So my advice remains the same, go offsite, you might be surprised at the results.

 

At Tinder-box we can run team sessions and away days from our base on Exmoor, please call us for more details.

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About 12 years ago I remember being in my university library waiting impatiently for Google to load.  I remember how digital cameras could only hold a handful of images at a time and the smallest external hard drive was the size of my laptop and cost a fortune!

Technology was advancing but it was at the clunky stage, where it quite often made you more infuriated than helped a situation. 

12 years on in 2015 and the technological landscape is very different, it’s faster, cheaper, more effective and intuitive.  Most of us couldn’t picture life without it and I certainly couldn’t picture my work life without it!

So what will the landscape look like a decade away? As workspaces become more open plan and built around wellbeing as much as the work (Facebook, BBC, Google, Apple, Amazon) and with new forms of interaction, like holograms and displays that offer "high empathy presence", we’re already seeing a huge shift. Dave Coplin, Chief Envisioning Officer, Microsoft UK says “In ten years' time, I hope we will have broken free of many of the physical ties of our current working world.”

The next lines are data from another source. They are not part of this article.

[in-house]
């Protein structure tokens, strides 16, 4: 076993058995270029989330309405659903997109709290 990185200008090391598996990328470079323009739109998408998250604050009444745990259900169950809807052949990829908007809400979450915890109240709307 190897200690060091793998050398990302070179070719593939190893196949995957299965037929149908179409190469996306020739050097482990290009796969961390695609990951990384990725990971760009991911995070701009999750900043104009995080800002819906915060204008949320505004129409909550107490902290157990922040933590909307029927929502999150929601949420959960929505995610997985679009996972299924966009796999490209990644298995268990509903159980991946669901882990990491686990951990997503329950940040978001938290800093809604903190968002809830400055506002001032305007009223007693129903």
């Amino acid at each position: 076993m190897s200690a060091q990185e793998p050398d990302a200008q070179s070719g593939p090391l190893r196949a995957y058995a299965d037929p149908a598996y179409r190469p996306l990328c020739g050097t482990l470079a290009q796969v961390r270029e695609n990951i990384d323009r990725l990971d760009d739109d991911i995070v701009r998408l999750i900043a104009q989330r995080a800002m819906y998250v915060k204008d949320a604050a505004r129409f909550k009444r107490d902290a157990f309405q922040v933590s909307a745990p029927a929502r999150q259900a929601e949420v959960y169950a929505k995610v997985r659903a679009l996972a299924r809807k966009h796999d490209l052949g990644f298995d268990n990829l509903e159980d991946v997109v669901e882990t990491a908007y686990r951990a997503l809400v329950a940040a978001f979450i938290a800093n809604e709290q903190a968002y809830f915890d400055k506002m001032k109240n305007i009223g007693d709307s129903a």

In a BBC article “Should we fear the future workplace - or embrace change?”  Dave Coplin shares his view of the future saying:

“My hope remains that technology will increasingly afford greater freedom in where, when and how we work.

The success of the future of work will come down to one thing. People.

It will be the extent to which the people are engaged with the "purpose" of their organisation that will dictate the success or failure of that organisation in the future.

Engaged employees embrace change, they look for growth and learning in all they do and best of all they unleash the full potential of new technology.

They do this by using it to find new ways of working rather than simply making the old ways of working happen a bit quicker.”

We know about the pros of technology in the workplace but we must also be aware of the implications and how to use it wisely. Coplin goes on to say “Only failure awaits those who use the technology to replace what we are capable of - ask any driver who has blindly followed GPS directions only to find themselves confronted with too low a bridge or too narrow a street.”